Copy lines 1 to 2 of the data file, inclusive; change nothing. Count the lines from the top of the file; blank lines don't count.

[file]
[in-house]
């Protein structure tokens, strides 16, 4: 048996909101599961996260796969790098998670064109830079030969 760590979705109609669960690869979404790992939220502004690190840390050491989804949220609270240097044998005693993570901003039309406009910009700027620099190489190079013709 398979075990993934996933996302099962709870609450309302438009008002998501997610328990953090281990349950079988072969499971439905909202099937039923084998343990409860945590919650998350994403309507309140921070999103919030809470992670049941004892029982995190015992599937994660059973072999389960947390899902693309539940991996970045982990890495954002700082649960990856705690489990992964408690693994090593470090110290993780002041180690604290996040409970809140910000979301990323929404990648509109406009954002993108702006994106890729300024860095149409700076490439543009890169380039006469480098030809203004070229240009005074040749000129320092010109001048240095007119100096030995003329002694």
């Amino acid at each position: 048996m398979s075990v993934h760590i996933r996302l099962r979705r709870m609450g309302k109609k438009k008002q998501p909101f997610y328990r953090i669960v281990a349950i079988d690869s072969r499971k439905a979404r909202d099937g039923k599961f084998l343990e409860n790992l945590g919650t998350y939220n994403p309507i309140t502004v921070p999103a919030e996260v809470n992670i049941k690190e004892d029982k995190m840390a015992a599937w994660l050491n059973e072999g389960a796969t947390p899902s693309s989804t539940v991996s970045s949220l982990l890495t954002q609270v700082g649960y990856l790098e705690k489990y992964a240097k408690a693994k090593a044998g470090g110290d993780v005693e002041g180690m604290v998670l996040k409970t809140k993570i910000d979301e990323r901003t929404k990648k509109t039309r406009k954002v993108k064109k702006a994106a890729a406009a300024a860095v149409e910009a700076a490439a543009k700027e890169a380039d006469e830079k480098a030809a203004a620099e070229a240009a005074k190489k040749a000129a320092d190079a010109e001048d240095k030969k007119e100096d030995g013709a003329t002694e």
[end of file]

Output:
[in-house]
């Protein structure tokens, strides 16, 4: 048996909101599961996260796969790098998670064109830079030969 760590979705109609669960690869979404790992939220502004690190840390050491989804949220609270240097044998005693993570901003039309406009910009700027620099190489190079013709 398979075990993934996933996302099962709870609450309302438009008002998501997610328990953090281990349950079988072969499971439905909202099937039923084998343990409860945590919650998350994403309507309140921070999103919030809470992670049941004892029982995190015992599937994660059973072999389960947390899902693309539940991996970045982990890495954002700082649960990856705690489990992964408690693994090593470090110290993780002041180690604290996040409970809140910000979301990323929404990648509109406009954002993108702006994106890729300024860095149409700076490439543009890169380039006469480098030809203004070229240009005074040749000129320092010109001048240095007119100096030995003329002694």